Starting July 1st 2012 Illinois jurors will be allowed to submit written questions for witnesses on the stand in civil trials. More than half the states, and all federal circuit courts, allow this practice; this rule, recently approved by the Illinois Supreme Court, offers another opportunity for jurors to actively participate in the trial. One of the justices stated that this rule would hopefully enhance juror engagement by focusing their attention on the testimony. Jurors would be asked to submit questions to the judge who would consult with the attorneys away from the jury and then decide which, if any, questions could be posed to witnesses while still complying with court procedures and the rules of evidence. Some attorneys are already applauding this new rule as they find that jurors are often frustrated when they have unanswered questions. In another court decision, a Cook County judge has banned tweeting or the use of other social media in his courtroom during a criminal trial. The judge felt that allowing reporters, spectators and jurors access to social media would prove to be too distracting during testimony. The judge is allowing reporters to bring cell phones into the courtroom but has stated that he has assigned the sheriff’s department to track their Twitter accounts while court is in session. Journalists were asked to disclose their Twitter account names in order to receive accreditation’s to cover the trial. This action does not seem to violate First Amendment rights as Twitter feeds are open to all. Nationwide, courtroom judges continue to deal with ever evolving technology as well as striving to improve the accuracy and fairness of all trials.
According to many sources, the United State’s Supreme Courtâ€™s 5-4 ruling in the Concepcion v. AT&T decision is anything but favorable for consumers. The decision allows corporations to ban class actions by using the mandatory arbitration clauses that are now found in most contracts for the delivery of goods and services. In essence, the Court concluded thatÂ the Federal Arbitration Act barred states from protecting residents from the arbitration clauses. As explained in a recent Wall Street Journal Law Blog post, Vanderbilt Law Professor Brian Fitzpatrick has predicted that this outcome could result in the end of the consumer class action: (T)he consequences could be staggering. It could be the end of class action litigation. . . . [V]irtually all class actions today occur between parties who are in transactional relationships with one another: shareholders and corporations, consumers and merchants, employees and employers. Because they are in transactional relationships, they are able to enter arbitration agreements with class action waivers. Once given the green light, it is hard to imagine any company would not want its shareholders, consumers and employees to agree to such provisions. In other words, this is anything but a consumer-friendly decision. Fortunately, there is the small chance of a light at the end of the tunnel. As explained in this PopTort blog post, a number of Democrat senators are introducing legislation that would overrule the effects of the decision in Concepcion: â€œU.S. Sens. Al Franken (D-Minn.) and Richard Blumenthal (D-Conn.) and Rep. Hank Johnson (D-Ga.) said today they plan to introduce legislation next week that would restore consumers’ rights to seek justice in the courts. Their bill, called the Arbitration Fairness Act, would eliminate forced arbitration clauses in employment, consumer, and civil rights cases, and would allow consumers and workers to choose arbitration after a dispute occurred.â€ Let’s hope that this bill become legislation. Otherwise, the consumer class action, one of the best tools available to consumers seeking to fight corporate wrongdoing, may be a thing of the past. Howard Ankin of Ankin Law Office LLC (www.ankinlaw.com) handlesÂ workersâ€™ compensation and personal injury cases. Mr. Ankin can be reached at (312) 346-8780 and firstname.lastname@example.org. Related articles Supremes Uphold Arbitral Class-Action Waivers (lawprofessors.typepad.com) Supreme Court rules in favor of AT&T in arbitration case (intomobile.com) Supreme Court: AT&T can force arbitration, block class-action suits (arstechnica.com)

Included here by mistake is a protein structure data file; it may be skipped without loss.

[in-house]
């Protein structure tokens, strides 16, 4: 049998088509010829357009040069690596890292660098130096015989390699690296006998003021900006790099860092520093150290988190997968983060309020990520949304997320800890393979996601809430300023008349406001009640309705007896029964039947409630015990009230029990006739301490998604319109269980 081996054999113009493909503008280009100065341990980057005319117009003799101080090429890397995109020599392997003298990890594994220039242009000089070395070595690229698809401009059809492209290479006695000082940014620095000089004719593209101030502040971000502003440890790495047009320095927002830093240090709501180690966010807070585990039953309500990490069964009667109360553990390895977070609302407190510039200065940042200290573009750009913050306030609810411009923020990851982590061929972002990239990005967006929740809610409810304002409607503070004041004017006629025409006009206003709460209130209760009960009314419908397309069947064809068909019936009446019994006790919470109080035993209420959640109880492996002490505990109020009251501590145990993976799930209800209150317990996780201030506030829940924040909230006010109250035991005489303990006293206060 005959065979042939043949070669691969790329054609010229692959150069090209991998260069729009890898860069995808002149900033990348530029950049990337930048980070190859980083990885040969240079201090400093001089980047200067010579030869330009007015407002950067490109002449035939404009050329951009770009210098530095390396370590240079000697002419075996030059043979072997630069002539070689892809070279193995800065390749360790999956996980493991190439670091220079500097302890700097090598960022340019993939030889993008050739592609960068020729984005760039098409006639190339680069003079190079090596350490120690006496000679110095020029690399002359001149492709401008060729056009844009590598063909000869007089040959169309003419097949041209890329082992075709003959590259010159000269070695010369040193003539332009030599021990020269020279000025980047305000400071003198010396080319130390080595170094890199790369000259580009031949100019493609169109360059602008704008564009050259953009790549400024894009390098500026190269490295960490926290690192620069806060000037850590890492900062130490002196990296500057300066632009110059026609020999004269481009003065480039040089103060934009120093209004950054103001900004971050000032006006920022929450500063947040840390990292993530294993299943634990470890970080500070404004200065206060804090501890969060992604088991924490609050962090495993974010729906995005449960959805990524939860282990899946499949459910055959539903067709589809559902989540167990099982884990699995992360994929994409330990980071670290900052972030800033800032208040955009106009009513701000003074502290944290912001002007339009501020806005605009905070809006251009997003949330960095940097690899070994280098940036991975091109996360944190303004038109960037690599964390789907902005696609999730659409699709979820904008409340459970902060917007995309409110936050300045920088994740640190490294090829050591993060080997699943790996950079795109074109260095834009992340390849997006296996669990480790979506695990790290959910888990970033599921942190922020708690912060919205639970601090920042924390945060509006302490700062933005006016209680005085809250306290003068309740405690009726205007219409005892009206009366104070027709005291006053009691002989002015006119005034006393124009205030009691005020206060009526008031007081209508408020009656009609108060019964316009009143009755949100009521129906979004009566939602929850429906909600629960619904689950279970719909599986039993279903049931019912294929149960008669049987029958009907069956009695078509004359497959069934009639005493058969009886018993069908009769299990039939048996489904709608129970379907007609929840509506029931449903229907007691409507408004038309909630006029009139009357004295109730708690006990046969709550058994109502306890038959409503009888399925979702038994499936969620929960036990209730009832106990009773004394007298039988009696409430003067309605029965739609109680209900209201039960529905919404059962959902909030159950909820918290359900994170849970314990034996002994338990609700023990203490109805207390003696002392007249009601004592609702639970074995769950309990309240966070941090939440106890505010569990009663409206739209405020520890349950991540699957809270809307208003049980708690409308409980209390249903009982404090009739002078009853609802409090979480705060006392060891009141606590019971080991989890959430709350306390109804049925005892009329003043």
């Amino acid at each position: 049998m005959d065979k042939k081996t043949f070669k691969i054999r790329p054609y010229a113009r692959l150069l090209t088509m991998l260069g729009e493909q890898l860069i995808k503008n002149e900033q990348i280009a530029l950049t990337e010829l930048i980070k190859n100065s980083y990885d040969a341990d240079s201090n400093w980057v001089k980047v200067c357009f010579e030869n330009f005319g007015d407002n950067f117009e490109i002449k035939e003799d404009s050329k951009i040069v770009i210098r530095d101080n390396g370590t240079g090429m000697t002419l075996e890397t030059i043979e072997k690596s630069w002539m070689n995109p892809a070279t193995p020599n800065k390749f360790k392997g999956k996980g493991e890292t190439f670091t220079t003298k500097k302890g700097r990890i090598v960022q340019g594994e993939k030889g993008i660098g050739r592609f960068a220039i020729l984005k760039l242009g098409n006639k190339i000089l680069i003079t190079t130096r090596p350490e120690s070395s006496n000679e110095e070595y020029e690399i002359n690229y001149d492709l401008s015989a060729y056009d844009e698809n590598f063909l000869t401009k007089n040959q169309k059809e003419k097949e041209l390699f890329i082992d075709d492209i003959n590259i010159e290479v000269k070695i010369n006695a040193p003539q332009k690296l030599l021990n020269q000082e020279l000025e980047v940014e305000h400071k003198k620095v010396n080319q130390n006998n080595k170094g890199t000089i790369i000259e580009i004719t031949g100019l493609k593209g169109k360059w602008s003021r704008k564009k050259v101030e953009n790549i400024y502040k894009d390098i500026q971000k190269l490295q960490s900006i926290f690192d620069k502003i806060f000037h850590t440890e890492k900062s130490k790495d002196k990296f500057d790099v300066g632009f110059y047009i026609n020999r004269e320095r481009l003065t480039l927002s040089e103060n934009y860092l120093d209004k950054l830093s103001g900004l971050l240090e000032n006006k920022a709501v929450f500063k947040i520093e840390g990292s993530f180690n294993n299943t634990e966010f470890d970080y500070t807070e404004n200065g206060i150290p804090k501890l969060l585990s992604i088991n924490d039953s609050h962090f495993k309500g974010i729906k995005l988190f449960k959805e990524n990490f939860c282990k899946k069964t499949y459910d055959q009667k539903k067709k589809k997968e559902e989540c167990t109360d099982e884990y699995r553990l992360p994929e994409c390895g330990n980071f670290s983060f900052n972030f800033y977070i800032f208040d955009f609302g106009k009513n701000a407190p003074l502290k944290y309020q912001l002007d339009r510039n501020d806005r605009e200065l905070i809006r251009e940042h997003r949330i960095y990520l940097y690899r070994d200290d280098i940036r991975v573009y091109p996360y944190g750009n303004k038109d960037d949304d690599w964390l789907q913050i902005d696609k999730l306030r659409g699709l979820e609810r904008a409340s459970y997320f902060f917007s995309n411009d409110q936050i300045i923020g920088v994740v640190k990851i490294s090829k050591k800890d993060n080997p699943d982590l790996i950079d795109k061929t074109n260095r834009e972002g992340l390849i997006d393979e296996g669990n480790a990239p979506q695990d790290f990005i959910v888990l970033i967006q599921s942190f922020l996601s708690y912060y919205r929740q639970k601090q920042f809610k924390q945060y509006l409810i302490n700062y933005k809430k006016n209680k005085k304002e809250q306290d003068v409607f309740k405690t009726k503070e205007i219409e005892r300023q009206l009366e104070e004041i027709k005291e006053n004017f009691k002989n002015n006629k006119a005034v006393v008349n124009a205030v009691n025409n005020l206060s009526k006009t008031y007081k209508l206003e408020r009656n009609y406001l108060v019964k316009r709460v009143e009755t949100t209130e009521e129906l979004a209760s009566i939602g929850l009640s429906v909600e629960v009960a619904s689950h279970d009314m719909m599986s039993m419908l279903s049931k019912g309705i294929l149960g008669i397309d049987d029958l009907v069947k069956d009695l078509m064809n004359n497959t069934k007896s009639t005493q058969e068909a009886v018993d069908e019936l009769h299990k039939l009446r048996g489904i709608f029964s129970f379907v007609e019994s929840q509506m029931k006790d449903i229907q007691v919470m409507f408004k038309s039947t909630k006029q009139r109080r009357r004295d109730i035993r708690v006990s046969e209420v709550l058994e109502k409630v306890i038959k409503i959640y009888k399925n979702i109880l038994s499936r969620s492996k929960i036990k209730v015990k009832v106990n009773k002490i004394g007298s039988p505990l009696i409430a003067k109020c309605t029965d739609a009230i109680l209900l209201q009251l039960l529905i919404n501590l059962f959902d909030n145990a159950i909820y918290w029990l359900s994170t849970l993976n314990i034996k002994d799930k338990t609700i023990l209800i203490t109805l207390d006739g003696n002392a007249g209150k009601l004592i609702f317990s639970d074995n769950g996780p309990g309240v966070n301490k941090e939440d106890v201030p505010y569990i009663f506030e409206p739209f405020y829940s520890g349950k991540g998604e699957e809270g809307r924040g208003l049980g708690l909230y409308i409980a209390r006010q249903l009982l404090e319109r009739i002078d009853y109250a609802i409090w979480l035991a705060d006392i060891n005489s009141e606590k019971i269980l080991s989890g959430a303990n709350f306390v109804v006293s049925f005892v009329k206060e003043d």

With spring approaching so is graduation season and with itâ€“ graduation parties. Many people wonder about their responsibility and liability when they serve alcohol in their homes for a graduation party where minors and young adults are attending. The State of Illinois considers a host of the party to be a â€œSocial Hostâ€ or those who supply alcohol gratuitously or â€œout of courtesy or politeness.â€